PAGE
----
- Paying for bankruptcy court costs: To qualify for a debt discharge, you will need to pay for the court costs such as the filing fee, attorney fees, and education courses. Remember that none of these fees will be wiped out after filing for bankruptcy. However, the amount of these fees is minimal in relation to the monies saved on future debt payments which continue to mount with interest and late charges.
There are times when no matter how much debt you have, it is still worthwhile to consider bankruptcy, especially if there is no way for you to pay your debts and that your creditors are taking actions against you. These actions can be going to court, garnishing your wages, or trying to repossess your properties.
When To File Chapter 7 Bankruptcy and 13 Bankruptcy
Bankruptcy is a viable option for you no matter how high or low your debts are. Although the bankruptcy court does not have an outline regarding the minimum debt threshold, there are certain requirements that you need to meet in order to qualify.
- Filing history requirements: If you have filed and been discharged from a bankruptcy in the past, you may not be eligible to file for another bankruptcy discharge until a certain amount time has elapsed. The number of years depends on the type of bankruptcy you chose or the circumstances of your previous dismissal.
- Income requirements: To qualify for Chapter 7 bankruptcy, you need to pass the Chapter 7 Means Test wherein your income will be compared to the income of other families of your size within your state. This test allows the bankruptcy court to determine whether you have the capacity to pay off your debts.
- Other acceptable debt requirements: It is important to note that only certain types of debts can be discharged under this type of bankruptcy. Unsecured debts such as payday loans and credit card debts can be discharged in bankruptcy. You can also discharge the debts from a car or home that you don’t wish to keep if you are “underwater”. If you are behind on either a mortgage or car loan, then you can catch up on those payments via a Chapter 13 bankruptcy.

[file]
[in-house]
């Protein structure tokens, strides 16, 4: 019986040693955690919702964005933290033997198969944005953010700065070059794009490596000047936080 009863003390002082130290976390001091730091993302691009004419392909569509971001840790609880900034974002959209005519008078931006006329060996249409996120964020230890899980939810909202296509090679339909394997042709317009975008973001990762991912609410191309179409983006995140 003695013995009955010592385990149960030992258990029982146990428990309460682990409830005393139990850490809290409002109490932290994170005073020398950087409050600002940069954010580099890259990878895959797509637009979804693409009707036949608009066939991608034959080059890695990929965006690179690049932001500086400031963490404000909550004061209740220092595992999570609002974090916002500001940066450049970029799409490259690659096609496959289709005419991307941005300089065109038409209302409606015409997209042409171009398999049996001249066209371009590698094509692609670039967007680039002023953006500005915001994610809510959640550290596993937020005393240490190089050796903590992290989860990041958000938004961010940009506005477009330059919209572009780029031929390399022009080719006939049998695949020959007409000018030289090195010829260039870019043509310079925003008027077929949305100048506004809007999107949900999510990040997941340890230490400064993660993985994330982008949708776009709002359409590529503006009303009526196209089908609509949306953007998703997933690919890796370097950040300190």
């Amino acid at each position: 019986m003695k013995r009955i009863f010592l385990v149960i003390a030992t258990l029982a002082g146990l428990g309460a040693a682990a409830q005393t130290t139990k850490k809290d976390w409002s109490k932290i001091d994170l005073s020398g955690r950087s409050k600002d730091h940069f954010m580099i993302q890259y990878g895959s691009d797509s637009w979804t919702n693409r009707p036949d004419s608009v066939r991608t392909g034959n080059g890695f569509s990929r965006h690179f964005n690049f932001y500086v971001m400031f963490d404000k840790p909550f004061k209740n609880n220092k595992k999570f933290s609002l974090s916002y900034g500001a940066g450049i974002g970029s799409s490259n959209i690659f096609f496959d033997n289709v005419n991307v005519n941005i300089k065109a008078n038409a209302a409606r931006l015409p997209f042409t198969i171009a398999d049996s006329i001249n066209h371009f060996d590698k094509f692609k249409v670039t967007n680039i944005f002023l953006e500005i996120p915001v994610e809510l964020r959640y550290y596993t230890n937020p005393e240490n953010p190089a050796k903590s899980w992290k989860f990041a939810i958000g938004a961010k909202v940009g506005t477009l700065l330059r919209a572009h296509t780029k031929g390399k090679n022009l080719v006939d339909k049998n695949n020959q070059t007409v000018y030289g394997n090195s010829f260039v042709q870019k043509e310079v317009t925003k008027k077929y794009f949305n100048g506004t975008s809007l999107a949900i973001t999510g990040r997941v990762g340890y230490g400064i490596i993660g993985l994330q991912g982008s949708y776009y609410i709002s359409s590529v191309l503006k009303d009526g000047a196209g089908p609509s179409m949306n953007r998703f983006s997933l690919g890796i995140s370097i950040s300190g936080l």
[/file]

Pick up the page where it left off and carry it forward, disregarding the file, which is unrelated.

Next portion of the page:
If you do not qualify for any of the Chapter 7 requirements, you can opt for a Chapter 13 bankruptcy, which will still allow you to discharge some or all of your unsecured debt and, at the same time, receive protection from the court and keep your assets.
So, even if there is no way to discharge your nondischargeable debts, you can pay them off with this type of bankruptcy by discharging other debt to free up cash and creating a manageable, court protected repayment plan for nondischargeable debts.
Can You Still Pay Off Your Debts Outside Bankruptcy?
For most people, paying the minimum payments on unsecured and other debts is not a viable option if the goal is to be debt free in 5 years. With a chapter 7 bankruptcy, all of your unsecured debt will be discharged in 3-6 months, while a Chapter 13 will have you debt free in 3-5 years, at a fraction of the cost of paying off your full debt plus interest.
If you still have sufficient income, then you might be able to pay off your debts without resorting to bankruptcy but it will be at a much higher price. While filing for bankruptcy can affect your credit score, non-payment, late payments and a high debt load are more damaging to your credit.
Many people look at bankruptcy as “ripping off the band-aid” of debt and taking a small amount of pain now for faster relief and benefit.
In order to file for bankruptcy, it is crucial that you approach a lawyer who specializes in bankruptcy law. Here at Leinart Law Firm, we can customize the best solution to your problem.
Although there is no minimum debt when filing for bankruptcy, we can help review your case and give you the best advice on which chapter of bankruptcy would most benefit you.
That way, you can set your finances straight and not dig yourself deeper in debt. So, if you are thinking of when to file bankruptcy, talk to an attorney first before making any decisions.